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No No No.... I didn't mean that. I said if photons have zero mass, then they cann't be affected by gravitation. Actually photons have zero REST mass. But in motion, they too have mass.

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Sorry. = )No No No.... I didn't mean that. I said if photons have zero mass, then they cann't be affected by gravitation. Actually photons have zero REST mass. But in motion, they too have mass.

How can photons have a rest mass if they are moving at the speed of light the instant they are created?

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"I said if photons have zero mass, then they cann't be affected by gravitation."

This is not correct. Gravity is not viewed as a force, but as the curvature of space-time. Photons will follow geodesics (the shortest path on a curved space) in spacetime.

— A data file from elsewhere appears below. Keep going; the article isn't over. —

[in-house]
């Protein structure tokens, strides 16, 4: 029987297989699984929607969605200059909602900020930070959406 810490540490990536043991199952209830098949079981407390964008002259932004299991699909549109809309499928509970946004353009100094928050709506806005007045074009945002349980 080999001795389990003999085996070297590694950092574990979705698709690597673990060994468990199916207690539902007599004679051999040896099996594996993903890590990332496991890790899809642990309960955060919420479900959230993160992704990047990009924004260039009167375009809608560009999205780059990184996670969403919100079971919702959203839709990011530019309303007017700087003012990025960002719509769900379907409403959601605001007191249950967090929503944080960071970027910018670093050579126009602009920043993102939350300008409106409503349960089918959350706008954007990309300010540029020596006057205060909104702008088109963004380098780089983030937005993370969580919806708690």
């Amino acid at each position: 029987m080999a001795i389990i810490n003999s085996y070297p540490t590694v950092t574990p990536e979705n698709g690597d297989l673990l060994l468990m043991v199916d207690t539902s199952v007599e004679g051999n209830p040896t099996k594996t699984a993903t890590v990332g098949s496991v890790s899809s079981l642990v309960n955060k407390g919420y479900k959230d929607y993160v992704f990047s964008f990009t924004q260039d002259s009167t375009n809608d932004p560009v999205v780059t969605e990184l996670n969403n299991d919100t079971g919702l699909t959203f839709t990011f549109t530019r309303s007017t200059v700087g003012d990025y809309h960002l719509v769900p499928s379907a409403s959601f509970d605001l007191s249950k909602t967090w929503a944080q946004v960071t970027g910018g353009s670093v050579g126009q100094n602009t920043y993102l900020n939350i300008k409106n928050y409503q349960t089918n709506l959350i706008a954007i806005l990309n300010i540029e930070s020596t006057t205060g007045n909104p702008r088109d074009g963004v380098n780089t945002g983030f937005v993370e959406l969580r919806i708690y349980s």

Since gravity is the warping of spacetime, it will affect the paths of photons.

Gravity affecting photons is not related to the photons' momentum.

"How can photons have a rest mass if they are moving at the speed of light the instant they are created? "

Photons have 0 rest mass. Rest mass is a misnomer, I think. I prefer the term invariant mass. If something moves at the speed of light, it has 0 invariant mass.

This is not correct. Gravity is not viewed as a force, but as the curvature of space-time. Photons will follow geodesics (the shortest path on a curved space) in spacetime.

Since gravity is the warping of spacetime, it will affect the paths of photons.

Gravity affecting photons is not related to the photons' momentum.

"How can photons have a rest mass if they are moving at the speed of light the instant they are created? "